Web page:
Thursday, February 20, 2020

Know your rights: Rent pressure zones


Know your rights: Rent pressure zones

Question 
What is a rent pressure zone?

Answer
A rent pressure zone (RPZ) is an area where rents cannot be increased by more than 4% each year. They are areas where rents are above the national average and rising quickly. Rent pressure zones are intended to control the rise in rents in these areas. An area must meet specific criteria to become a rent pressure zone.

Most rent increases in rent pressure zones are capped at 4% and there are limits on how often the rent can be reviewed. There are different rules about the limits and frequency of rent reviews, depending on whether the tenancy in the rent pressure zone is an existing or new tenancy.

However, not all properties in rent pressure zones are subject to the 4% restriction. Some properties are exempt. A landlord can seek an exemption for: 
A property that has not been let at any time in the previous two years
A property where no previous tenancy existed that is a protected structure, or  in a protected structure or proposed protected structure and has not been let in the previous 12 months
Properties that have been substantially changed (the RTB website has full details of the types of substantial change required)

Designated rent pressure zones will be in place until 31 December 2021. You can find out if you live in a rent pressure zone by visiting citizensinformation.ie. Further information on rent pressure zones and a calculator to calculate the maximum allowable rent in a rent pressure zone is also available from onestopshop.rtb.ie/rent-pressure-zones.

Further information is available from the Citizens Information Centre below.Know Your Rights has been compiled by South Connacht Citizens Information Service CLG, which provides a free and confidential service to the public. 
Tel: 0761 07 6330 Address: Boyle CIC, Elphin Street, Boyle, Co. Roscommon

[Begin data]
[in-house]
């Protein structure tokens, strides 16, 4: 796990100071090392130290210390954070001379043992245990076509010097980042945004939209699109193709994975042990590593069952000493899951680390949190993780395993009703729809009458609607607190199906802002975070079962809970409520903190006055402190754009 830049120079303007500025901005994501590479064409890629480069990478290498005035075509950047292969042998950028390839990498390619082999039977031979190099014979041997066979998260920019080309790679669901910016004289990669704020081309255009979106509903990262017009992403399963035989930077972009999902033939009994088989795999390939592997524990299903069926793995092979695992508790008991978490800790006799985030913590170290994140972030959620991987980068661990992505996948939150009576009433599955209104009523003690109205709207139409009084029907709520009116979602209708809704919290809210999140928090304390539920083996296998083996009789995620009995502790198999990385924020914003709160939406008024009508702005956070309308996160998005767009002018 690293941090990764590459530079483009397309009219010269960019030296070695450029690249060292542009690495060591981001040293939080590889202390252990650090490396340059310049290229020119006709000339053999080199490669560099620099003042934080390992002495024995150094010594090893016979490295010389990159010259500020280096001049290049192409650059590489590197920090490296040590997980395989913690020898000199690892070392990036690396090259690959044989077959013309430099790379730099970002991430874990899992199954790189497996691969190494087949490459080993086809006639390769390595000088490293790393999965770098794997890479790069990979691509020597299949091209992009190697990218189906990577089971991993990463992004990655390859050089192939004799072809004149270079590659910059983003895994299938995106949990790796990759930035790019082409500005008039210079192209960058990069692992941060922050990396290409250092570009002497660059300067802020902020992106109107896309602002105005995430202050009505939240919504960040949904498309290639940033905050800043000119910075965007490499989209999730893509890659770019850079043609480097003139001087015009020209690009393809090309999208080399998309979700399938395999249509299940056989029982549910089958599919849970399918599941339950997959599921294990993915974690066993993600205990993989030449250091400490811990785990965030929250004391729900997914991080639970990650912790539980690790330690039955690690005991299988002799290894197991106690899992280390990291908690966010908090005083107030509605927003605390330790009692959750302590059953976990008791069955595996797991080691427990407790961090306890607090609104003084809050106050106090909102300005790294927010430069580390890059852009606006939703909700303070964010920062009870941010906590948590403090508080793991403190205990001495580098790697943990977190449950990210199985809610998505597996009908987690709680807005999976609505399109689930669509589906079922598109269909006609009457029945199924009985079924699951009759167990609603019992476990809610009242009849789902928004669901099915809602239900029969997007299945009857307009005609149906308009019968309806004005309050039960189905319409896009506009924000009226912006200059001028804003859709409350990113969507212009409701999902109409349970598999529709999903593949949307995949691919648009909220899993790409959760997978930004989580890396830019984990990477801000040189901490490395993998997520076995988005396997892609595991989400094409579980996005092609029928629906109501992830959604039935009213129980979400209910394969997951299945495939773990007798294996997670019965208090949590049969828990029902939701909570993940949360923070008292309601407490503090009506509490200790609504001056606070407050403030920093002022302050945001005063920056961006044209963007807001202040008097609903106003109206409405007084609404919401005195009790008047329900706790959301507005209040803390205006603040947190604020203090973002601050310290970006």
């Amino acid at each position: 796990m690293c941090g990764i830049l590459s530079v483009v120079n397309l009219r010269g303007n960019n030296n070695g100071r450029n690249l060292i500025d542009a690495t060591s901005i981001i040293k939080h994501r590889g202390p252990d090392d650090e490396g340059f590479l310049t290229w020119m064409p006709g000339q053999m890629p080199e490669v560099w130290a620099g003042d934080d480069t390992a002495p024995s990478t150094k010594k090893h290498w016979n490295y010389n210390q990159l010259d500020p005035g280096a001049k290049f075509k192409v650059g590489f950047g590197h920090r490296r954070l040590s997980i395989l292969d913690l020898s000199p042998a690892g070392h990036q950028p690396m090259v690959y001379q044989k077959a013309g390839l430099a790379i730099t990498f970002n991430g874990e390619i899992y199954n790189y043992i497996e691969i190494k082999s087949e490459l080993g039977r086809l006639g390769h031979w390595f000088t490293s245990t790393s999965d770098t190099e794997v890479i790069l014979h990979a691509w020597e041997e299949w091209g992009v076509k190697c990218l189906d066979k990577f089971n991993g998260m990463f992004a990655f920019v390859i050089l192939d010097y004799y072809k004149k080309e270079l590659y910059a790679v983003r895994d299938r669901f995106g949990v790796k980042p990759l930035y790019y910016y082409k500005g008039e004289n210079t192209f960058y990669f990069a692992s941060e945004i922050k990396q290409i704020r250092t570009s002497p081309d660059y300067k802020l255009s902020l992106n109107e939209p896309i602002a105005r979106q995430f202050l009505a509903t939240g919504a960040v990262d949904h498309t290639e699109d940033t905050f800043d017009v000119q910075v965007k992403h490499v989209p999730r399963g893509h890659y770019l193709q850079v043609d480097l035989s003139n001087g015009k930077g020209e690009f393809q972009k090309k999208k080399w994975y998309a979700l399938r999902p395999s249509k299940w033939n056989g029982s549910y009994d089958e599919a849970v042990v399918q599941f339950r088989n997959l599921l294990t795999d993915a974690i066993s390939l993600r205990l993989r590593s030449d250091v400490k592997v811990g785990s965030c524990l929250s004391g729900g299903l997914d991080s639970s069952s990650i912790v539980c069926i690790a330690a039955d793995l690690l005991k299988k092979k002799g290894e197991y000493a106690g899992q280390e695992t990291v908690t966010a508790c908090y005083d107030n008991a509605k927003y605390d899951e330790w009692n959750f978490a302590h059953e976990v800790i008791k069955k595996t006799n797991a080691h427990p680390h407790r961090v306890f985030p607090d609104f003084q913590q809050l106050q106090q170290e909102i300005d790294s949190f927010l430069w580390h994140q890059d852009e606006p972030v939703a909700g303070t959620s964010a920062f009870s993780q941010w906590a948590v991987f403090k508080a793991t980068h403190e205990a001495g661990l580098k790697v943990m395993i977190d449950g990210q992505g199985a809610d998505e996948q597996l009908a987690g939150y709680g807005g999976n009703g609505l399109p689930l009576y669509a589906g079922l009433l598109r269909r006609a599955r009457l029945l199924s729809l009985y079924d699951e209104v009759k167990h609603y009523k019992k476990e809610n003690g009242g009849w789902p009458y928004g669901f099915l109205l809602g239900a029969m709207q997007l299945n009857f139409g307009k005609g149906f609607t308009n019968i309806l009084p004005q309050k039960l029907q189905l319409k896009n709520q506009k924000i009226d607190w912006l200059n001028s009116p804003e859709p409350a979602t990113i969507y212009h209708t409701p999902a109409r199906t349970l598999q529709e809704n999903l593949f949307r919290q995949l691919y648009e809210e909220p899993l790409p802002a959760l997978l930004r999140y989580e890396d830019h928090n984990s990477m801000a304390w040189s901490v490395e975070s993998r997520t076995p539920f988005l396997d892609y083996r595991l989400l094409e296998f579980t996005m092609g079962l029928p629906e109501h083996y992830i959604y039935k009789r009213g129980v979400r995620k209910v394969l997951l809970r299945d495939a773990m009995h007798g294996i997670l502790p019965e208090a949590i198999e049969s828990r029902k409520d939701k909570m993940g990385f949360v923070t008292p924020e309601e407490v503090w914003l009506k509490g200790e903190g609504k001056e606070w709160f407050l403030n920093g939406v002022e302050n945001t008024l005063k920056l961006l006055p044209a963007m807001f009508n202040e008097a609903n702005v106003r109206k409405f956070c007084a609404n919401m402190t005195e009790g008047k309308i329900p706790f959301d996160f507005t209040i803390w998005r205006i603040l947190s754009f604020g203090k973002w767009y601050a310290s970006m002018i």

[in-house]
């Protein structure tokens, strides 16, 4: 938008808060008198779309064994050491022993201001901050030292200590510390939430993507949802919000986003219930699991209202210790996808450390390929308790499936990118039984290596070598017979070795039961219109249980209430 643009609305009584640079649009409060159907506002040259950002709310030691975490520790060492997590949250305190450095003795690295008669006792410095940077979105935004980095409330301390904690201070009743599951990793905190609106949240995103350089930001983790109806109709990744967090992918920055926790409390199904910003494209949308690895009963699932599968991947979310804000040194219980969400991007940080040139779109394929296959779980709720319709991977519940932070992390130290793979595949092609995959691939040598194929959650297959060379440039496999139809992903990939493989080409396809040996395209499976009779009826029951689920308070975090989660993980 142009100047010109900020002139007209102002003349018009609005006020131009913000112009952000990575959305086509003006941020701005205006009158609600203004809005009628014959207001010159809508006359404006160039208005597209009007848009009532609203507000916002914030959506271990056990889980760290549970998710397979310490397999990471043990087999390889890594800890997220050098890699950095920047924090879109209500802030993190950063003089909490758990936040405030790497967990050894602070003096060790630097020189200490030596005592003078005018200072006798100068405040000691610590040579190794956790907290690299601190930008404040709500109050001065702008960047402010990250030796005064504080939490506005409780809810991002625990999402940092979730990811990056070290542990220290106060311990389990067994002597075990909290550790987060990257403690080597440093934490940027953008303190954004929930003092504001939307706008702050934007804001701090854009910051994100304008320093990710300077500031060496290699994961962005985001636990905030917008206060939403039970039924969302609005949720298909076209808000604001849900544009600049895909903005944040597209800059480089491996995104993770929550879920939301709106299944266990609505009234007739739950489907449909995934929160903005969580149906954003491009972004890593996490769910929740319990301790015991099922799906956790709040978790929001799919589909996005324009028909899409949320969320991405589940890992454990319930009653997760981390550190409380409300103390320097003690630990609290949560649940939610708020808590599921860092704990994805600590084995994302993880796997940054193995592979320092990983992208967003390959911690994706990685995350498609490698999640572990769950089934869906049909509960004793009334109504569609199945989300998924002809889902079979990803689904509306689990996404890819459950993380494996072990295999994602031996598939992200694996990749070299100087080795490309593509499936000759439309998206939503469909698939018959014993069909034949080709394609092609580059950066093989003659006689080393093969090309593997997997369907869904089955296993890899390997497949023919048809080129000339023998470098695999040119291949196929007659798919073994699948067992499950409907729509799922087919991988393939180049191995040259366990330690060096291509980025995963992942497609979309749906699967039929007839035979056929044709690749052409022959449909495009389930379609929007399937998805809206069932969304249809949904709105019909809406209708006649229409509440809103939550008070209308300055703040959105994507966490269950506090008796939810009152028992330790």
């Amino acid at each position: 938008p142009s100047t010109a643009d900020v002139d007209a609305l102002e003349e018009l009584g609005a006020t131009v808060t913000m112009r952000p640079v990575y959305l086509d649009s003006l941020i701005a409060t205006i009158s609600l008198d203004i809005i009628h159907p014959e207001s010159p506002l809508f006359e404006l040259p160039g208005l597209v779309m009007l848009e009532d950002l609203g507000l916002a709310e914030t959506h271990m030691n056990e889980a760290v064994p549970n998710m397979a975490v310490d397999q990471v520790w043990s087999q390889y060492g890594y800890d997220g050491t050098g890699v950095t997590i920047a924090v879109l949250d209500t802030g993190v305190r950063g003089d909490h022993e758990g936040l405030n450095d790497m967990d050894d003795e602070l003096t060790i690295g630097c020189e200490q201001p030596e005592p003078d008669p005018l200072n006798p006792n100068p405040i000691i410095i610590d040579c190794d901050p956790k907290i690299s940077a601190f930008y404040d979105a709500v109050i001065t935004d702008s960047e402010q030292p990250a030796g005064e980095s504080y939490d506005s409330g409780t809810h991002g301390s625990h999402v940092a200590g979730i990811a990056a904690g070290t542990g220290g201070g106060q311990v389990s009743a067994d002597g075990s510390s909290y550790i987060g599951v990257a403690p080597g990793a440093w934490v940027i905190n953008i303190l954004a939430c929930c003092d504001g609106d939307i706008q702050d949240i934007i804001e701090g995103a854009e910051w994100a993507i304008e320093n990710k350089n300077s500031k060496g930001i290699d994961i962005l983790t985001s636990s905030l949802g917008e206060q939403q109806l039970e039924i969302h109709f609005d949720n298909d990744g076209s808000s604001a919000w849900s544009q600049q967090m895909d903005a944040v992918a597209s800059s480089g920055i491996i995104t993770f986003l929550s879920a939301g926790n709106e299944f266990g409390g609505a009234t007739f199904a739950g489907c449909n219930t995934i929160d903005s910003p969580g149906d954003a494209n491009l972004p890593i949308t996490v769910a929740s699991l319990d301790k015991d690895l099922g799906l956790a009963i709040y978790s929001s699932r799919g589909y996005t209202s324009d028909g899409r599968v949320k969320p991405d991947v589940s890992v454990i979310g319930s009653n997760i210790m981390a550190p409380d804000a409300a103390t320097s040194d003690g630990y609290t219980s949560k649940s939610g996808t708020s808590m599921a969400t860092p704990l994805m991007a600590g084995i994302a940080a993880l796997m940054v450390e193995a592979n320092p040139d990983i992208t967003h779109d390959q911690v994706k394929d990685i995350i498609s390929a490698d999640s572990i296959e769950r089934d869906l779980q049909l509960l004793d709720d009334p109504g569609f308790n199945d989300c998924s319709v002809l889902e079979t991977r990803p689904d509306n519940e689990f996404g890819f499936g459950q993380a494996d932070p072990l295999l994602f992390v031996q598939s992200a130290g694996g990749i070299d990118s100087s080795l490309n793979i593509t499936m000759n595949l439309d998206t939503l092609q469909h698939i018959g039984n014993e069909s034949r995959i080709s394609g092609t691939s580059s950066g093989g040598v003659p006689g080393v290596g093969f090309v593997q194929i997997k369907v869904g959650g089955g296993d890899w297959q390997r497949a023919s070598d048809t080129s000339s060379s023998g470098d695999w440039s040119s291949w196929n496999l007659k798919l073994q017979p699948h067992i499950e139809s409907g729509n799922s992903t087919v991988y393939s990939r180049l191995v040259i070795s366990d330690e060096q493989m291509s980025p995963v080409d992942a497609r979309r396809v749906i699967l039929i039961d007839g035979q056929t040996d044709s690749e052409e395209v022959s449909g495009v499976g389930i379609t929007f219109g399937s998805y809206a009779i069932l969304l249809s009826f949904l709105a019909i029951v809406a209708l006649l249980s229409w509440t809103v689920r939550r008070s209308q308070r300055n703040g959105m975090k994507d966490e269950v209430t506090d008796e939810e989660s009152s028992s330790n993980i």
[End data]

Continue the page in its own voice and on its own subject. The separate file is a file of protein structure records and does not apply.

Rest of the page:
Information is also available online at citizensinformation.ie and from the Citizens Information Phone Service, 0761 07 4000.

Friday, January 17, 2020

Know your rights: Voting in the general election


Know your rights A: Voting in the general election

Question
Can I vote in the general election on 8 February?

Answer
To vote in an Irish general election, you must be an Irish or British citizen, 18 years of age or over and registered to vote. This means your name must be entered on one of the following:
·     The main Register of Electors
·     The Postal Voters List (people who can vote by post)
·     The Special Voters List (people who are living in a nursing home or other institution)
·     A supplement to one of these 3 lists
The 2019-20 Register of Electors and its Supplement will be used in the general election on 8 February. The 2020-2021 Register comes into effect on 15 February 2020, after the election.

To make sure you are on the 2019-20 Register, go to checktheregister.ie, or contact your local authority, Garda station, post office or public library.

If you are not on the Register, you can:
·     Contact your local authority to check if you are on the Supplement to the 2019-2020 Register. If you are on the Supplement, then you are registered to vote in the general election.
·     If you are not on the Supplement, you can register to be included in the Supplement using form RFA2. If you have changed address you use form RFA3.

Forms must be received by your local authority before close of business on 22 January 2020.

Further information is available from the Citizens Information Centre below.

Know Your Rights has been compiled by South Connacht Citizens Information Service CLG, which provides a free and confidential service to the public.
Tel: 0761 07 6330 Address: Boyle CIC, Elphin Street, Boyle, Co. Roscommon
Information is also available online at citizensinformation.ie and from the Citizens Information Phone Service, 0761 07 4000.

Tuesday, January 7, 2020

Know your rights: Drink driving

Question
What are the legal alcohol limits for driving?

Answer
It is an offence to drive in a public place if you are too intoxicated to have proper control of your vehicle. An intoxicant can be either alcohol or drugs, or both.

It is also an offence to drive in a public place if the level of alcohol in your blood, breath or urine is above the prescribed alcohol limit. There are different alcohol limits for experienced drivers and new drivers. New drivers are drivers with learner permits or drivers who have held a driving licence for 2 years or less, or people without a valid licence or permit.

The legal limits for fully-licenced drivers are:
·         50 milligrammes of alcohol per 100 millilitres of blood
·         67 milligrammes of alcohol per 100 millilitres of urine
·         22 microgrammes of alcohol per 100 millilitres of breath